You can also specify a source or destination port using similar commands. In the example below, we use tcpdump to collect traffic heading to a local web server.

# tcpdump -i bond0 dst port 80
tcpdump: verbose output suppressed, use -v or -vv for full protocol decode
listening on bond0, link-type EN10MB (Ethernet), capture size 96 bytes
14:38:13.301801 IP nagios.particles.com.59344 > www.particles.org.http: S 3558234
391:3558234391(0) win 5840 
14:38:13.301900 IP nagios.particles.com.59344 > www.particles.org.http: . ack 231
4423727 win 46 

You also have choices on how the packets you collect are displayed. In the examle below, we're showing a collected packet in both hex and ASCII format.

# tcpdump -i bond0 -c 1 -XX
tcpdump: verbose output suppressed, use -v or -vv for full protocol decode
listening on bond0, link-type EN10MB (Ethernet), capture size 96 bytes
17:38:31.570524 IP xyz-boson-1.particles.com.ssh > 10.20.30.115.54669: P 3162608
328:3162608524(196) ack 830478067 win 80
        0x0000:  0000 0c07 ac01 782b cb5f a949 0800 4510  ......x+._.I..E.
        0x0010:  00ec 3cc6 4000 4006 0025 0a01 029b 0a02  ..<.@.@..%......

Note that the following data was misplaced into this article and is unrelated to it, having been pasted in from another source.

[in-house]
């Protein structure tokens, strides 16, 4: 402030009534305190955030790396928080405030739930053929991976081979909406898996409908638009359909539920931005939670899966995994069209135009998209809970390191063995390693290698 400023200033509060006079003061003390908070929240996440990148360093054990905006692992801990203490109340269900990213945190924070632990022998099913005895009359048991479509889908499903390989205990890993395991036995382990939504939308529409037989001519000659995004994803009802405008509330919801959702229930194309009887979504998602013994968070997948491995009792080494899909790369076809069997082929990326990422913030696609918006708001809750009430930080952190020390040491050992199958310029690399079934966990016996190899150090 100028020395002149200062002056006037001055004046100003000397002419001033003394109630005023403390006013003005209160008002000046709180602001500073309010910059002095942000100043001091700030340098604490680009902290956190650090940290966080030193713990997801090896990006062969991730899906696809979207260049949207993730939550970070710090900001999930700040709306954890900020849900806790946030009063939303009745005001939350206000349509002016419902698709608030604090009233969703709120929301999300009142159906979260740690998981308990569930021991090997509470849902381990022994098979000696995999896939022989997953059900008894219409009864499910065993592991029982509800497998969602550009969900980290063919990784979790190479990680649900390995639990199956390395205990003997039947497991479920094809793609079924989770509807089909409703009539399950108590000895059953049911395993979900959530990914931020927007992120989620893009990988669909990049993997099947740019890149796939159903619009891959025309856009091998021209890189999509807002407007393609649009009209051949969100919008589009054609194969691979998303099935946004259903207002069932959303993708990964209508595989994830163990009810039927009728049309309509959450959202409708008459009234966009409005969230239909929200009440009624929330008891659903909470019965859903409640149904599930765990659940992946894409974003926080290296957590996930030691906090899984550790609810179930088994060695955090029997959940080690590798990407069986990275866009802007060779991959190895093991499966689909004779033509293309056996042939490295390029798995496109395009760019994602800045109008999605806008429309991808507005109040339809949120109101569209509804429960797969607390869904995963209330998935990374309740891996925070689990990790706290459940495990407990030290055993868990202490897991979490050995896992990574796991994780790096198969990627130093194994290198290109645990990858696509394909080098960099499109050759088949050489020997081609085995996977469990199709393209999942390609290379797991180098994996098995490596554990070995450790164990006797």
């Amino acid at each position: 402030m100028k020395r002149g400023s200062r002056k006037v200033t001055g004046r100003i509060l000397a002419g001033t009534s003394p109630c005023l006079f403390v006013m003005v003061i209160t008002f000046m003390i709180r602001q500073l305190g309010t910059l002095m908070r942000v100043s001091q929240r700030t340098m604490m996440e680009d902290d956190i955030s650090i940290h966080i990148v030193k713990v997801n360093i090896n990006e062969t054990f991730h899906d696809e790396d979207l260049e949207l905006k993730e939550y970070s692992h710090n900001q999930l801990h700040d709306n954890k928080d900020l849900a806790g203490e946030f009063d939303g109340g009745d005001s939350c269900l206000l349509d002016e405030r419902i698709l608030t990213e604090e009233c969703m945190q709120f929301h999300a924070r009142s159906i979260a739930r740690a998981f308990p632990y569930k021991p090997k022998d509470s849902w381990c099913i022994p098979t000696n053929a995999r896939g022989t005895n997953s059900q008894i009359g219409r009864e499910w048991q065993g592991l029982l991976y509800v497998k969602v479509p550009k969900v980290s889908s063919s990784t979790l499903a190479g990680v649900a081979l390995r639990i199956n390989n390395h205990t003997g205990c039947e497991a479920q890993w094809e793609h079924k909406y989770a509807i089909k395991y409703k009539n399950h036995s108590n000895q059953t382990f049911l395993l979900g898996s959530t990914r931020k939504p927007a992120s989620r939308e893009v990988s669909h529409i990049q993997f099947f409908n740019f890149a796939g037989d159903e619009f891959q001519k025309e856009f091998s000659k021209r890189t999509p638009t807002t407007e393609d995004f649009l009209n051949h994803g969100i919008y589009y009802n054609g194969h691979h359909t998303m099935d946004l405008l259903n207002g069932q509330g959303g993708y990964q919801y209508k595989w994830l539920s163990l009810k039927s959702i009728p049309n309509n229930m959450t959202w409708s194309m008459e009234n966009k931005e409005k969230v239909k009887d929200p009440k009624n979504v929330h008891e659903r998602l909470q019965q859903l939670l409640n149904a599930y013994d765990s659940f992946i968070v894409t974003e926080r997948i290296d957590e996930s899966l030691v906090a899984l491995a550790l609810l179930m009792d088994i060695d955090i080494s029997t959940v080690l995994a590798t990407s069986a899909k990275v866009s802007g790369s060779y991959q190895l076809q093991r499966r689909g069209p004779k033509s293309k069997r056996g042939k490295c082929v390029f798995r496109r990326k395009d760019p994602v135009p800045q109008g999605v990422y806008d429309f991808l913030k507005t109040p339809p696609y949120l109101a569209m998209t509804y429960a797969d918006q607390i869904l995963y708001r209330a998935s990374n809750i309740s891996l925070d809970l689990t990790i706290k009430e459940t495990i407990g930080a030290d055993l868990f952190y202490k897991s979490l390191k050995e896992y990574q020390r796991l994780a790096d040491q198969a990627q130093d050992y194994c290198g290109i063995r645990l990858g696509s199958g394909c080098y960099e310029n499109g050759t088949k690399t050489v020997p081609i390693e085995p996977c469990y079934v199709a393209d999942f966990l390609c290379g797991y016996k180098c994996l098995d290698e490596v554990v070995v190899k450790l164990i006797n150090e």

0x0020:  e673 0016 d58d bc81 92c8 3180 16f3 5018  .s........1...P.
        0x0030:  0050 33c4 0000 8775 514e a605 e7f7 505c  .P3....uQN....P\
        0x0040:  f6e6 559e 3bc7 2317 f28d 9a29 8798 cf04  ..U.;.#....)....
        0x0050:  b4a7 36f0 30e9 89d1 1da0 0860 3bb7 cfed  ..6.0......`;...

Whenever you're troubleshooting an issue involving systems that seem to be having problems connection, you might consider using tcpdump to gain some insights into what kind of
traffic is crossing your network. The man page might just show you a string of options like -AdDeflLnNOpqRStuUvxX, but even a simple translation of each letter in that
string won't tell you all you might want to know.